THE SUrPERINTENDENT OF DOCUMENTS
U.. GiOVEBRNMENT PRINTING OFFICE
WASJ~HEGTON, D. C.
5 CENTS PER COPY




UNIVERSITY OF FLORIDA

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3 1262 08852 7469
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Full Text

PAGE 1

5. R. A,-Bi A. 1. 265 Issued June, 1929United States Department of AgricultureSERVICE AND REGULATORY ANNOUNCEMENTSBUREAU OF ANIMAL INDUSTRYMAY, 1929-[This publication is issued monthly for the dissemination of information, instructions, rulings, etc.,concerning the work of the Bureau of Animal Industry. Free distribution is limited to persons in theservice of the bureau, establishments at which the Federal meat inspection is conducted, public officerswhose duties make it desirable for them to have such information, and journals especially concerned.Others desiring copies may obtain them from the Superintendent of Documents, Government PrintingOffice, Washington, D. C., at 5 cents each, or 25 cents a year. A supply will be sent to each official incharge of a station or branch of the bureau service, who should promptly distribute copies to members ofhis force. A file should be kept at each station for reference.]CONTENTSPageChanges in directory----------------------------------------------------------------43Notices regarding meat inspection. . ... ..-----------------------------------------------------44Animal casings of foreign origin----------------------------------------------------44Special certificate for products destined to the Netherlands. ..-------------------------------44Establishments having railroad facilities _-. . ..---------------------------------------------44Shipment of unmarked meats in cars bearing Government seals---------------------------45Shipment of anti-hog-cholera serum and hog-cholera virus from official establishments.---------45Animals slaughtered, under Federal meat inspection, April, 1929 ---------------------------------45Extent of tuberculosis in animals slaughtered at three important markets, April, 1929-------------46Causes of condemnation of carcasses, March, 1929------------. ----.--------------------------46Imports of food animals and of meats and meat food products----------------------------------46Summary of tuberculosis-eradication work in cooperation with States, April, 1929 ----------------47Anti-hog-cholera serum and hog-cholera virus produced under licenses------------------------48Summary of hog-cholera-control work, April, 1929 -----------------------------------------48Proceedings under the packers and stockyards act -----------------------------------------49Permitted disinfectant. ----------------------------------------------------50Sale or exchange of a bureau automobile ----------------------------------------50Designated as public stockyards.--.------------------------------------------50Public stockyards discontinued------------------------------------.-.-----.------50Results of prosecutions for violations of laws ----------------0New publications of the bureau ----------------------------------------------------Organization of the Bureau of Animal Industry -----------------------------------------5CHANGES IN DIRECTORYMeat Inspection Granted334. Foster Beef Co., West Terrace Street, Clatemont, N. H.419-J. The Great Atlantic & Pacific Tea Co., 805 Channing Street NE., Wash-ington, D. C.901. Supreme Packing Co., 224-228 North Peoria Street, Chicago, Ill.Meat Inspection Withdrawn502. Pure Meat Products Co. (Inc.), Newark, N. J.Change in Name of Official Establishment111. Wilson & Co., Cedar Rapids, Iowa, and Wilson & Co. (Inc.), T. M.Sinclair & Co. (Ltd.), instead of previous name.55658-294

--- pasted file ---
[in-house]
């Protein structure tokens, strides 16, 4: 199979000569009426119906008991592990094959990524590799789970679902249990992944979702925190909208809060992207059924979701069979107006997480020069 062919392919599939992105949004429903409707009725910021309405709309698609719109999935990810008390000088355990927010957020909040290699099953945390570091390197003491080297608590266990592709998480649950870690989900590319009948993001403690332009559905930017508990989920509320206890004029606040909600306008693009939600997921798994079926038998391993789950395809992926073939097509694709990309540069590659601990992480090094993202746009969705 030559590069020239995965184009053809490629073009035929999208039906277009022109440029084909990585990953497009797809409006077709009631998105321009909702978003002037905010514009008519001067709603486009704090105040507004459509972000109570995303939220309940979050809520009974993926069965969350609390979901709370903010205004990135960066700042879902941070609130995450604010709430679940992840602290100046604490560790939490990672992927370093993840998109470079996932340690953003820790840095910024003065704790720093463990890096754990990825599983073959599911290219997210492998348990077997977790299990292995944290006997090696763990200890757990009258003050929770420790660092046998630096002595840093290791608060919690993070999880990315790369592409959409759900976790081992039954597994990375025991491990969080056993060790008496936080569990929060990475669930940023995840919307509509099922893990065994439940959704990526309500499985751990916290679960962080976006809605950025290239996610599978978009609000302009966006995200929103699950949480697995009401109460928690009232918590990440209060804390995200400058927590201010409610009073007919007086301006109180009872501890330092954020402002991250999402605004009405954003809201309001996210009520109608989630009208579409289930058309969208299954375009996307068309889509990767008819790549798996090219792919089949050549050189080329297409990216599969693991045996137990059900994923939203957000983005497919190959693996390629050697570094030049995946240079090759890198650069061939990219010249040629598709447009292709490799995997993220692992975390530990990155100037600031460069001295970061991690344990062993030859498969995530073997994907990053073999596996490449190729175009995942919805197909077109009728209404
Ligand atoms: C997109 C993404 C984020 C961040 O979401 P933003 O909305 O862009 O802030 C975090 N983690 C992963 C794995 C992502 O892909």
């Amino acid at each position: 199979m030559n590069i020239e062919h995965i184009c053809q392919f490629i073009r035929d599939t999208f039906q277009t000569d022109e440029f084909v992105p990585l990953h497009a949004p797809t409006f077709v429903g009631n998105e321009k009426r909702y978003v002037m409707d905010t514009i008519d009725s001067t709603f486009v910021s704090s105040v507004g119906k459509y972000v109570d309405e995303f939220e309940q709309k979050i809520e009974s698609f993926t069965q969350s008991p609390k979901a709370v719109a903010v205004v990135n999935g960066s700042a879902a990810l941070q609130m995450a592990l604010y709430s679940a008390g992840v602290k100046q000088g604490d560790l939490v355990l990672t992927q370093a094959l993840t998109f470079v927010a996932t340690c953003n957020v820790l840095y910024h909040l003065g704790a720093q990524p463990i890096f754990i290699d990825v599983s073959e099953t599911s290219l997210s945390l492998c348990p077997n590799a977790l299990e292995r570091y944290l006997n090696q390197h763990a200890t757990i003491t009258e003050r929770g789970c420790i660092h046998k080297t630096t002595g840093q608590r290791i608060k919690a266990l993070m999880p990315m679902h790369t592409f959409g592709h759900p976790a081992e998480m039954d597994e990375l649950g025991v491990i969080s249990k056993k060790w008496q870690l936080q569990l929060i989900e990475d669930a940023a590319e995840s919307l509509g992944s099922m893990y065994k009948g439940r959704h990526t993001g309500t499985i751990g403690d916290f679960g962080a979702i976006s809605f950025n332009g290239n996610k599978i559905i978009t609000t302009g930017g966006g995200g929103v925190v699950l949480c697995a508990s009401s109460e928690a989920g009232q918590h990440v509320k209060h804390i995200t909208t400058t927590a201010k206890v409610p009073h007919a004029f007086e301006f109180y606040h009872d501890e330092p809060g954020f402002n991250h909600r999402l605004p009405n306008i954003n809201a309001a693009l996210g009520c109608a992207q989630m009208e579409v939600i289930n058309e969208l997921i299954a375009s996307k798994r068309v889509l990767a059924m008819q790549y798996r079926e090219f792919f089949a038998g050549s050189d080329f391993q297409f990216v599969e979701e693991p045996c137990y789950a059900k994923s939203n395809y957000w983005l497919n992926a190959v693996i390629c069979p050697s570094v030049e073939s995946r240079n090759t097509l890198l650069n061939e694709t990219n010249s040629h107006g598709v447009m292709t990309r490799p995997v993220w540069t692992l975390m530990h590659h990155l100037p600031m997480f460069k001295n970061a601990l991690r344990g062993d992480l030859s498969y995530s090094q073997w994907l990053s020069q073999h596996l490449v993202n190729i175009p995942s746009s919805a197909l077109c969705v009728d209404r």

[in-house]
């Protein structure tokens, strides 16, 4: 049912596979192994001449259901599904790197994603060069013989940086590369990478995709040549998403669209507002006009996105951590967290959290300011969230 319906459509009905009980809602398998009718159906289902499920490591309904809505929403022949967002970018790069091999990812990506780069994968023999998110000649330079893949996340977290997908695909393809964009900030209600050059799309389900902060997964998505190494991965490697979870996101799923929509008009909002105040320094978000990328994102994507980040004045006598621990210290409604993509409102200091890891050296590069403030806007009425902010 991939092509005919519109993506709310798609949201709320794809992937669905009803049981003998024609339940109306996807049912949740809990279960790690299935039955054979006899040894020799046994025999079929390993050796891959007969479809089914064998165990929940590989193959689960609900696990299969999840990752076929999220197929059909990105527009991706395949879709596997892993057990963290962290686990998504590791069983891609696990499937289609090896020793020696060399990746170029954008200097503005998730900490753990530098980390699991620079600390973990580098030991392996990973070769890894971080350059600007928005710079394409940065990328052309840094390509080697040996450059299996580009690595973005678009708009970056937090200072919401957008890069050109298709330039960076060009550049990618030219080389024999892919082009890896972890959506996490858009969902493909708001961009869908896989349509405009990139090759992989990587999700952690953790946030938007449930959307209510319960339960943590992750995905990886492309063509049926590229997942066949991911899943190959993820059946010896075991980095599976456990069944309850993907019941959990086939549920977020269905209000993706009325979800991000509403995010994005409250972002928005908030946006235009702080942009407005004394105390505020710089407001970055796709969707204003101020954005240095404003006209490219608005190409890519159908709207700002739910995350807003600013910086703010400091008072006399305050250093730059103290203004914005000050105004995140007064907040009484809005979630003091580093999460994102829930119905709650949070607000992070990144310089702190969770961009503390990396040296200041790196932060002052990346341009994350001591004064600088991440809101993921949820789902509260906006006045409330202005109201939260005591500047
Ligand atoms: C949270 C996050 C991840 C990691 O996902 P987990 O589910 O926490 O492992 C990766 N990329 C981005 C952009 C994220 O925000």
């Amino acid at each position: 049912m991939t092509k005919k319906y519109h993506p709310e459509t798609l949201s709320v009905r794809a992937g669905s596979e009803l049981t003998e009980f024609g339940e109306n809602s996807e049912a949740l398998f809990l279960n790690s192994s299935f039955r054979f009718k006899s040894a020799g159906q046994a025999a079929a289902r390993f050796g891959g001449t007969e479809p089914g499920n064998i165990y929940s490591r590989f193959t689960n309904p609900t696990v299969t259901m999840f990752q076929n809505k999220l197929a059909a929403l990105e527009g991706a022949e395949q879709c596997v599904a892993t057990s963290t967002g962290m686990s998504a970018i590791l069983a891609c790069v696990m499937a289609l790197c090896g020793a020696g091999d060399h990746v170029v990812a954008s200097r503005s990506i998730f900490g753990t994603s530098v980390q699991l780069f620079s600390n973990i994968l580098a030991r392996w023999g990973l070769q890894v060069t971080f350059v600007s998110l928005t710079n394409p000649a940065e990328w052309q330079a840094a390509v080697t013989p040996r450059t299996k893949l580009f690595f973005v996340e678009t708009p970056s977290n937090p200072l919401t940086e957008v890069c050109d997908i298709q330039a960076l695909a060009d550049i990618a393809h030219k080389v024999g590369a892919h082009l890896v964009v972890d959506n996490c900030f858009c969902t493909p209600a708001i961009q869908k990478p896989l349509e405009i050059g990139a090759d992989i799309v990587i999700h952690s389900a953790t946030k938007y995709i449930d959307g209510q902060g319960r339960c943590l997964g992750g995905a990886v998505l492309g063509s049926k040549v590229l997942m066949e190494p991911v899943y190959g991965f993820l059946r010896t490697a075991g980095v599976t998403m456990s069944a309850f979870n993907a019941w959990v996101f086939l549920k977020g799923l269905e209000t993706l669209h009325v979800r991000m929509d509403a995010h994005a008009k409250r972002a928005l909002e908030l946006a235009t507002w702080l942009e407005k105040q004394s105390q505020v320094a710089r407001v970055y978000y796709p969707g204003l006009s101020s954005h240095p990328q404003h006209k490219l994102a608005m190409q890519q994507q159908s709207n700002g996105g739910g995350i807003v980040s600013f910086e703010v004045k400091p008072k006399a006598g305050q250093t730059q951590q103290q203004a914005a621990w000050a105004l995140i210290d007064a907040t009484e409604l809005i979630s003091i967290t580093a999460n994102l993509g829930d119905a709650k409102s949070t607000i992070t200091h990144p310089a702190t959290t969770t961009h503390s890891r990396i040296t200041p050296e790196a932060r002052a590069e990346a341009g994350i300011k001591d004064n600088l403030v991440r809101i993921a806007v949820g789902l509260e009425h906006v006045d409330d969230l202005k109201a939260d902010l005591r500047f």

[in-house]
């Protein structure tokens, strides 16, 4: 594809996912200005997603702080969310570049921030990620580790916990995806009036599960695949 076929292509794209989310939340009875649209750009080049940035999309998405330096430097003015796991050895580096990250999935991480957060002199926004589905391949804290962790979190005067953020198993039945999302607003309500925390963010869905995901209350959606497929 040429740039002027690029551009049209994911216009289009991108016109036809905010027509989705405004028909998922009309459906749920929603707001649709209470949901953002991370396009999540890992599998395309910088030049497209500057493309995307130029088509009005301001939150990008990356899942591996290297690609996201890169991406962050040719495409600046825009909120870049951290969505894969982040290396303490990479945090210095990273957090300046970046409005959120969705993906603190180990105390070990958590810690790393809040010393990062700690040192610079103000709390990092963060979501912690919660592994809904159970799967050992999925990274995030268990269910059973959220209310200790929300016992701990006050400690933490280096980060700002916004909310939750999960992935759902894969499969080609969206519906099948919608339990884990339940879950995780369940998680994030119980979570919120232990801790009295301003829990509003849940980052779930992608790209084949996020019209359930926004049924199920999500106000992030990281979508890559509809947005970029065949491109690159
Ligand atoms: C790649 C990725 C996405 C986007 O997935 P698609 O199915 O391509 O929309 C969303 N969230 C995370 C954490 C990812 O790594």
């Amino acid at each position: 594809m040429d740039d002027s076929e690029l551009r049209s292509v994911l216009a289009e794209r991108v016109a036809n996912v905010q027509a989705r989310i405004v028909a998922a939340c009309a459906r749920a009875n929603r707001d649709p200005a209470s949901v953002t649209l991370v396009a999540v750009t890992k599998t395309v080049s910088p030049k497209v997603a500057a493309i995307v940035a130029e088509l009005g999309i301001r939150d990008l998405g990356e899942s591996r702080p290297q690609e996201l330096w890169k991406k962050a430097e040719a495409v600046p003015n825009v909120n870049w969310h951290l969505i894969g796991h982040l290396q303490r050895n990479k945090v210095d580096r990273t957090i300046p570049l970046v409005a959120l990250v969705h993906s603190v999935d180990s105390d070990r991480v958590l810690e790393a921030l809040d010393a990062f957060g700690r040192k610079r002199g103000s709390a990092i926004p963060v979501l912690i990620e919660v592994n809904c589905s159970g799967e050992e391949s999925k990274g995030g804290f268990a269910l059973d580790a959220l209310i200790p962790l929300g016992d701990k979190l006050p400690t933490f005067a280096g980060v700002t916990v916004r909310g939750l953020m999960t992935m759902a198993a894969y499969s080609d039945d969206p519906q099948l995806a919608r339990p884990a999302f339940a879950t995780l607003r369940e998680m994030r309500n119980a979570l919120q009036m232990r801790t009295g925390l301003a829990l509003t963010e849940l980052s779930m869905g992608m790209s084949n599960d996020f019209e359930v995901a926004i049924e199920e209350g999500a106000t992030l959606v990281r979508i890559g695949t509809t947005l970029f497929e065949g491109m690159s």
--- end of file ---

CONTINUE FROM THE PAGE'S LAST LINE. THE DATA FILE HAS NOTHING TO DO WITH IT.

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44 BUREAU OF ANIMAL INDUSTRY [May,Change in Address of Official in ChargeDr. H. M.;Newton, Box'1721, Charleston, W. Va., instead of Box 1361.Dr. I. H. Kaufman, P. 0. box 408 (office, Houlton Dressed Meat Co.),Houlton, Me.Dr. W. A. Sullivan, P. 0. box 809 (office, 421 First National Bank Building),instead of Empire Building.4qDr. L. J. Allen's change'in address to Livestock Exchange Building, Okla-homa City, Okla.,fas shownjin the new directory, takes effect July 1, 1929.New SubstationClaremont, N. H., meat inspection, under Bellows Falls, Vt.Corrections in New DirectoryPage 3. Cleveland, Ohio. The name of the inspector in charge of meat inspec-tion should be Dr. C. J. Millen, instead of Miller.Page 15. Strike out "Newton Packing Co." and "Underwood Packing Co."under Establishment 3-A and insert them under Establishment 3.Page 33. Under Chicago, Ill., the number of Miller & Hart should be *260instead of *250.NOTICES REGARDING MEAT INSPECTIONANIMAL CASINGS OF FOREIGN ORIGINCertificates required by B. A. I. Order 305 and instructions issued thereunder,which bear the official titles of the high officials of the respective foreign countries-as specified below, will be acceptable with animal casings offered for importationinto the United States.The certificates must also bear the signature of the high official of the nationalgovernment having jurisdiction over the health of animals in the foreign countryin which the casings originated, but owing to the fact that the high officials arechanged from time to time it is impracticable to publish their names.Official title Foreign countryMinister of Agriculture---------------------------Egypt.Minister of Agriculture ---------------------------Rumania.SPECIAL CERTIFICATE FOR PRODUCTS DESTINED TO THE NETHERLANDSA new form of certificate is required by the Government of the Netherlandsfor meat and meat food products exported to that country. Accordingly, M. I.Form 169 will be furnished temporarily, mimeographed in both Dutch andEnglish. In issuing this certificate it shall be fully executed and signed on bothsides of the sheet. Hereafter one copy of M. I. Form 169 shall be issued foreach consignment of meat or meat food product destined to the Netherlands,in addition to the regular meat-inspection certificate, which must be furnishedin harmony with the regulations.Hereafter M. I. Form 169 shall be issued in duplicate in lieu of the blue, cer-tificate for each consignment of animal casings destined to the Netherlands.Such casings must be derived only from animals which have been U. S. inspectedand passed. When necessary, inspectors will require affidavits from exporterscovering the origin of animal casings. The duplicate copy of the certificateissued for animal casings should be forwarded to the Washington office.ESTABLISHMENTS HAVING RAILROAD FACILITIESReferring to the notice in Service and Regulatory Announcements of February,1929, under the caption Shipment of Unmarked Meat in Cars Bearing Govern-ment Seals, the following establishments were listed in error as having no railroadfacilities:Boston, Mass.: Chicago, Ill.:20B. Wilson & Co. 94. P. Brennan Co.Inspectors will please be governed accordingly.